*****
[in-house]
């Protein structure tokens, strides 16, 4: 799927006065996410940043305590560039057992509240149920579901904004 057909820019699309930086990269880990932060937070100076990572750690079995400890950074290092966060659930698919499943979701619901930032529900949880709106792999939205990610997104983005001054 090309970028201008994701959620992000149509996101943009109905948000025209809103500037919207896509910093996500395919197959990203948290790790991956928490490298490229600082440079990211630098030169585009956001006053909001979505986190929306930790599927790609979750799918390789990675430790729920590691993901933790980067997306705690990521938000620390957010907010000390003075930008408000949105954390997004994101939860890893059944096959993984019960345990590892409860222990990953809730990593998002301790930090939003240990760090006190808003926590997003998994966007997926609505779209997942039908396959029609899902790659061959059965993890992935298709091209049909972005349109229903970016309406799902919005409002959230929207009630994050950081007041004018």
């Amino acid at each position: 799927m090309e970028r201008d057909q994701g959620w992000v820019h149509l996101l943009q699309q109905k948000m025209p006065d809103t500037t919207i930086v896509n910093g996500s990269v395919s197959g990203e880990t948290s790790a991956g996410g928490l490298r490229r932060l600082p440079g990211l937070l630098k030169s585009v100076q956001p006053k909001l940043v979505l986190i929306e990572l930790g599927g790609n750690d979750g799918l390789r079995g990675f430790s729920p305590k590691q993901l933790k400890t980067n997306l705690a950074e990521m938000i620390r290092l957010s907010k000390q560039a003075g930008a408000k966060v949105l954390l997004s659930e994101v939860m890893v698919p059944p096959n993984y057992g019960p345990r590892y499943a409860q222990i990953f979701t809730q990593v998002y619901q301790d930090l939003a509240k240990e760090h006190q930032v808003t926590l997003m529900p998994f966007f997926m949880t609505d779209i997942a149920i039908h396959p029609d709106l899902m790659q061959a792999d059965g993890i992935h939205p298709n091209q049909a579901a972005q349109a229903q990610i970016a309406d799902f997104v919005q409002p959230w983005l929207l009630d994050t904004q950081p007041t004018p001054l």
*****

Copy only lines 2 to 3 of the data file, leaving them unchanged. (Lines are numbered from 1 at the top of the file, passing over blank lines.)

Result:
């Protein structure tokens, strides 16, 4: 799927006065996410940043305590560039057992509240149920579901904004 057909820019699309930086990269880990932060937070100076990572750690079995400890950074290092966060659930698919499943979701619901930032529900949880709106792999939205990610997104983005001054 090309970028201008994701959620992000149509996101943009109905948000025209809103500037919207896509910093996500395919197959990203948290790790991956928490490298490229600082440079990211630098030169585009956001006053909001979505986190929306930790599927790609979750799918390789990675430790729920590691993901933790980067997306705690990521938000620390957010907010000390003075930008408000949105954390997004994101939860890893059944096959993984019960345990590892409860222990990953809730990593998002301790930090939003240990760090006190808003926590997003998994966007997926609505779209997942039908396959029609899902790659061959059965993890992935298709091209049909972005349109229903970016309406799902919005409002959230929207009630994050950081007041004018």
């Amino acid at each position: 799927m090309e970028r201008d057909q994701g959620w992000v820019h149509l996101l943009q699309q109905k948000m025209p006065d809103t500037t919207i930086v896509n910093g996500s990269v395919s197959g990203e880990t948290s790790a991956g996410g928490l490298r490229r932060l600082p440079g990211l937070l630098k030169s585009v100076q956001p006053k909001l940043v979505l986190i929306e990572l930790g599927g790609n750690d979750g799918l390789r079995g990675f430790s729920p305590k590691q993901l933790k400890t980067n997306l705690a950074e990521m938000i620390r290092l957010s907010k000390q560039a003075g930008a408000k966060v949105l954390l997004s659930e994101v939860m890893v698919p059944p096959n993984y057992g019960p345990r590892y499943a409860q222990i990953f979701t809730q990593v998002y619901q301790d930090l939003a509240k240990e760090h006190q930032v808003t926590l997003m529900p998994f966007f997926m949880t609505d779209i997942a149920i039908h396959p029609d709106l899902m790659q061959a792999d059965g993890i992935h939205p298709n091209q049909a579901a972005q349109a229903q990610i970016a309406d799902f997104v919005q409002p959230w983005l929207l009630d994050t904004q950081p007041t004018p001054l």